Perspective is a point of view, how you see things, and the way artists represent space on a flat surface. We will be using One-Point Perspective to create an imaginary city in bird's-eye view. Now, think about that.... where do birds see things from? From up above! You will be creating the illusion that you are looking down at a city from the sky, or even from space. Look through the following thumbnails to see examples of bird's-eye view cities.
Before you design your cities, you must have a good understanding of one-point perspective. We started off by practicing shapes on the following handouts. If you were absent, you can find them here.
Keep the following terms in mind while you practice your one-point perspective:
- Horizon Line: The line in a perspective drawing where the sky meets the ground. It also represents the viewer’s eye level. That is, the placement of the line on the picture plane depends on the vantage point of the artist. For example, if the artist is low to the ground, the horizon line is low on the picture plane. You can see the top of an object if it is below eye level, below the horizon line. If an object is above eye level, above the horizon line, you can not see its top.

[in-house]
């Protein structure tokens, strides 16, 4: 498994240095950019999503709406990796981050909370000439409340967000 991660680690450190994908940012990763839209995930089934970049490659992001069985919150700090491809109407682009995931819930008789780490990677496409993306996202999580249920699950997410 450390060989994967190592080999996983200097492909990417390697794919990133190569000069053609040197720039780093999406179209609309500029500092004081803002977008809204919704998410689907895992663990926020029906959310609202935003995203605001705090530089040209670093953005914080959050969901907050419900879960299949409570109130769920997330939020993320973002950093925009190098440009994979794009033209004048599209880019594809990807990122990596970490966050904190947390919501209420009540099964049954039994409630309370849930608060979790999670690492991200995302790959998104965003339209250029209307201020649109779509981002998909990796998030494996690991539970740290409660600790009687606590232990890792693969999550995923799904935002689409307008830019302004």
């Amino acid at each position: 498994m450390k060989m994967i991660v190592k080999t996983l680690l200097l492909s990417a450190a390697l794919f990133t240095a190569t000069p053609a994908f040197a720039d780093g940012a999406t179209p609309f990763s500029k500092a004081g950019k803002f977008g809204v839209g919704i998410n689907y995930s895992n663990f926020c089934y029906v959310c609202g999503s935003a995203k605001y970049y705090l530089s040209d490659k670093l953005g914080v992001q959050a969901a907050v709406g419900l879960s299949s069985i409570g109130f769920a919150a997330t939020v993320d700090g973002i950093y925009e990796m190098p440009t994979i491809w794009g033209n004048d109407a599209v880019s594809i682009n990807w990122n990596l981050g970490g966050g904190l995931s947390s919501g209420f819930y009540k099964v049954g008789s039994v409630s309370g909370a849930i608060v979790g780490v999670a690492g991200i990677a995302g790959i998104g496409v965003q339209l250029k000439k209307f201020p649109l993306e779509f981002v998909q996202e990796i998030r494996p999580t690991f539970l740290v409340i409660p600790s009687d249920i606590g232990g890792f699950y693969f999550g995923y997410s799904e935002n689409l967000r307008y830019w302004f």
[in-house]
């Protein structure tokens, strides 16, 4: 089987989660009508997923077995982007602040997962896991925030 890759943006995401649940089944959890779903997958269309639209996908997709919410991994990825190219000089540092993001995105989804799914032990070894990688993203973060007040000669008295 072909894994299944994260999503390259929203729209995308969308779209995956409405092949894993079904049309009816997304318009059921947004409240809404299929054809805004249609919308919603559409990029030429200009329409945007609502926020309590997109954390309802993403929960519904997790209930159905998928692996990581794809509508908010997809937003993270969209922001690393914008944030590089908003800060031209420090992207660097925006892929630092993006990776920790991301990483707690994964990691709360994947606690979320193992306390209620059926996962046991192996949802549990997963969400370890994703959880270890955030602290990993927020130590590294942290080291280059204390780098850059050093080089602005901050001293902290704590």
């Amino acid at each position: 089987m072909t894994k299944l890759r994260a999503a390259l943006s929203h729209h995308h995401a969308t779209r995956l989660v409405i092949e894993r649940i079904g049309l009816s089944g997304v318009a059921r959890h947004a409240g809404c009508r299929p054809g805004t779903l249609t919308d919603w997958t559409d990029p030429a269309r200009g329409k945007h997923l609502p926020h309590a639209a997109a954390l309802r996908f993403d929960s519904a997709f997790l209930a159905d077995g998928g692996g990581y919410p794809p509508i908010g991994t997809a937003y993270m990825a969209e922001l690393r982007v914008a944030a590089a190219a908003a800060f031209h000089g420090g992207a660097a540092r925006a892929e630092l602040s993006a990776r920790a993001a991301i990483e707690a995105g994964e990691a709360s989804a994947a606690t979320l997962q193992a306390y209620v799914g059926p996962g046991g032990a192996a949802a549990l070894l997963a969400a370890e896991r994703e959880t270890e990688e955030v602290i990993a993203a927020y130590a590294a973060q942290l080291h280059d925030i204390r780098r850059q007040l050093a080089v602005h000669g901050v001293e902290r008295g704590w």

- Vanishing Point: The point on the horizon line at which lines or edges that are parallel appear to converge.
- Orthogonal Line: Literally, a line which is at right angles to another. In linear perspective drawings, it is the line you draw from the corner of an object to the vanishing point. It establishes the illusion of a perpendicular line going into the distance. Orthogonal lines should always be drawn lightly at first. Usually, most of an orthogonal will be erased.